A further useful distinction is between individual and interpersonal trust. Individual (or dispositional) trust concerns how personality characteristics influence the process of making a trust-related decision. In contrast, interpersonal trust refers to the social dimension of this process and focuses on the factors that affect trust relationships among people. Interpersonal trust has received much more attention in the psychological literature, given the central role that this aspect has in shaping relationships across the life-course of the individual (Erikson, 1963; Bowlby, 1969; Deutsch, 1973). Rotter (1967) defined interpersonal trust as “an expectancy held by an individual or group that the word, promise, or written statement of another individual or group can be relied upon” (p. 651). Three broad perspectives on trust can be identified. The behavioral perspective sees trust as a reciprocal relationship, which facilitates cooperation through the observable choices that are performed by an actor in an interpersonal context (Lewicki et al., 2006). The cognitive perspective grounds trust on evidence of trustworthiness and available knowledge, i.e., “the extent to which a person is confident in, and willing to act on the basis of, the words, actions, and decisions of another” (McAllister, 1995, p. 25). Finally, the affective view focuses on the role that emotions play in shaping trust, i.e., how they influence perceptions of trustworthiness, judgments and the extent of risk taking (Dunn and Schweitzer, 2005). Thielmann and Hilbig (2015) defined interpersonal trust as “a risky choice of making oneself dependent on the actions of another in a situation of uncertainty, based upon some expectation of whether the other will act in a benevolent fashion despite an opportunity to betray.” (p. 251). This definition highlights three key features of trusting: first, trust is associated with a risk and an uncertain outcome; second, trust involves vulnerability; third, trust is based on the expectation that the trusted party will reciprocate the initial trust act. This conceptualization also separates the cognitive and the behavioral component of trust, by differentiating between expectation (i.e., cognition) and risky dependence choice (i.e., behavior). According to Thielmann and Hilbig's model, an individual's decision to trust results by the interplay of three determinants, which are: (i) attitudes toward risky prospects (i.e., risk aversion and loss aversion), (ii) betrayal sensitivity (based on trust cues, prior trust experiences, and/or social projection), and (iii) trustworthiness expectations. Noteworthily, the authors suggest that these components of trust are linked to individual differences and personality traits. Specifically, from their summary of the literature they conclude that the first component (attitudes toward risky prospects) is influenced by an individual's trait anxiety and fear; betrayal sensitivity is affected by the trait forgiveness; and trustworthiness expectations are influenced by the personality trait social projection, which reflects an individual's own trustworthiness (i.e., fairness and honesty) as projected onto another. In summary, this brief overview of definitions of trust found in the psycho-social literature suggests that trust is a multifaceted process, which entails dimensions of risk, vulnerability, and expectations/beliefs: also, trust is not immune from the personal characteristics of the trustor, as individual traits and life experiences can play a significant role in shaping the decision to trust.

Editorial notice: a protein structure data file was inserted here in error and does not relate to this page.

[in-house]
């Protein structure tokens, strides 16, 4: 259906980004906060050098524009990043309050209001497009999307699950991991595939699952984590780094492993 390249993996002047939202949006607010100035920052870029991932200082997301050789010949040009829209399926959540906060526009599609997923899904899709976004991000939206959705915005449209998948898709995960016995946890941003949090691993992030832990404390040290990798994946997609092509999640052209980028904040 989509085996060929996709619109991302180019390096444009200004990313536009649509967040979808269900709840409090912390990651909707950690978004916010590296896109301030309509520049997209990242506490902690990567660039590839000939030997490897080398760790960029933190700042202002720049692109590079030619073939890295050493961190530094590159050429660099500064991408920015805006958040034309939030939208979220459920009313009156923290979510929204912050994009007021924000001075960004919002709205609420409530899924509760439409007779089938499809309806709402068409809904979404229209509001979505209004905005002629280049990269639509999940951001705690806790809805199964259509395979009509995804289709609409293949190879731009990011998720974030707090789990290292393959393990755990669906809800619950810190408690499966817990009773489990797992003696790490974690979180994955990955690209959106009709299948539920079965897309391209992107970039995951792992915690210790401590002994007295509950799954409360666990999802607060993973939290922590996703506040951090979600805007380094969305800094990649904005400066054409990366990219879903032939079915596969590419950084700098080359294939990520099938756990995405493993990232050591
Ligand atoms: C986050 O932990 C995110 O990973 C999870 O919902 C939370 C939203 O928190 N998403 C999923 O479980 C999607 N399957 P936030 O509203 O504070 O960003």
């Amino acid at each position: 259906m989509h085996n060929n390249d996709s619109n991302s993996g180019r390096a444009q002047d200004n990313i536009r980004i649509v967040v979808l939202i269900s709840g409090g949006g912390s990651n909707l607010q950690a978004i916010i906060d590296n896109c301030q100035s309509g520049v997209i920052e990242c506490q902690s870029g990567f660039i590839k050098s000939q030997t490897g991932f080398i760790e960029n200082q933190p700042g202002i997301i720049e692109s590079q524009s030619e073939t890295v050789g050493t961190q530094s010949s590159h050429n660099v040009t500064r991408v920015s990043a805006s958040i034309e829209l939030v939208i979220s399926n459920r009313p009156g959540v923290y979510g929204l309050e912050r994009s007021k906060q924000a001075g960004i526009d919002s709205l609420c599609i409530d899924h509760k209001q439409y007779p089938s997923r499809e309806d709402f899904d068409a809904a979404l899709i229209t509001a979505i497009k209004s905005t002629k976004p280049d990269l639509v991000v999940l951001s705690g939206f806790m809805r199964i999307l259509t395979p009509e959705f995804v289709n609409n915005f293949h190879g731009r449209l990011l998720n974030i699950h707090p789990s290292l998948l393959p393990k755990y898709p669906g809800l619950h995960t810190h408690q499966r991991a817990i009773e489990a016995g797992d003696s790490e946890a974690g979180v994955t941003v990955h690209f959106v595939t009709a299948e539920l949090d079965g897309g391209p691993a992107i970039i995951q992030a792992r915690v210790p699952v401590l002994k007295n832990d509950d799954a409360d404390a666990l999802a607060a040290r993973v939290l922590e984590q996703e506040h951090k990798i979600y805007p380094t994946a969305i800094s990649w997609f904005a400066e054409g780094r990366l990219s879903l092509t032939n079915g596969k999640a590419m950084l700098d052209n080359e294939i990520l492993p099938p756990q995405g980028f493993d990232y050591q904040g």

Trust in ICTs and Blockchain